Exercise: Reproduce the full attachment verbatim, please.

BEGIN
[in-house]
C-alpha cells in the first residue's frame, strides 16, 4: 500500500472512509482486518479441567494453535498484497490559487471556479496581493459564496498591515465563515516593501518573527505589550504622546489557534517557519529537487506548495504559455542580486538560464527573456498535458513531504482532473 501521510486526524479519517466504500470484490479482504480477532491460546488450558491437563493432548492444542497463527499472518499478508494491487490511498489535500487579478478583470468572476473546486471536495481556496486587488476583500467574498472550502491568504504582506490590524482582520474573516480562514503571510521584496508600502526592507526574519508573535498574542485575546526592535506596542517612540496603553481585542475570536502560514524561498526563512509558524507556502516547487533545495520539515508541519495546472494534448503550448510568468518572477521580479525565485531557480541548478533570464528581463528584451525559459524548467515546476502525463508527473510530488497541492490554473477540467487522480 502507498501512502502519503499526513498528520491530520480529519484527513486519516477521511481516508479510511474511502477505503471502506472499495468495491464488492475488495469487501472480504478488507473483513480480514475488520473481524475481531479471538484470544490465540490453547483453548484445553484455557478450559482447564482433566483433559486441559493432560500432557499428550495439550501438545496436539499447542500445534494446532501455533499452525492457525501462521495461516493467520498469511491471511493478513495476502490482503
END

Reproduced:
[in-house]
C-alpha cells in the first residue's frame, strides 16, 4: 500500500472512509482486518479441567494453535498484497490559487471556479496581493459564496498591515465563515516593501518573527505589550504622546489557534517557519529537487506548495504559455542580486538560464527573456498535458513531504482532473 501521510486526524479519517466504500470484490479482504480477532491460546488450558491437563493432548492444542497463527499472518499478508494491487490511498489535500487579478478583470468572476473546486471536495481556496486587488476583500467574498472550502491568504504582506490590524482582520474573516480562514503571510521584496508600502526592507526574519508573535498574542485575546526592535506596542517612540496603553481585542475570536502560514524561498526563512509558524507556502516547487533545495520539515508541519495546472494534448503550448510568468518572477521580479525565485531557480541548478533570464528581463528584451525559459524548467515546476502525463508527473510530488497541492490554473477540467487522480 502507498501512502502519503499526513498528520491530520480529519484527513486519516477521511481516508479510511474511502477505503471502506472499495468495491464488492475488495469487501472480504478488507473483513480480514475488520473481524475481531479471538484470544490465540490453547483453548484445553484455557478450559482447564482433566483433559486441559493432560500432557499428550495439550501438545496436539499447542500445534494446532501455533499452525492457525501462521495461516493467520498469511491471511493478513495476502490482503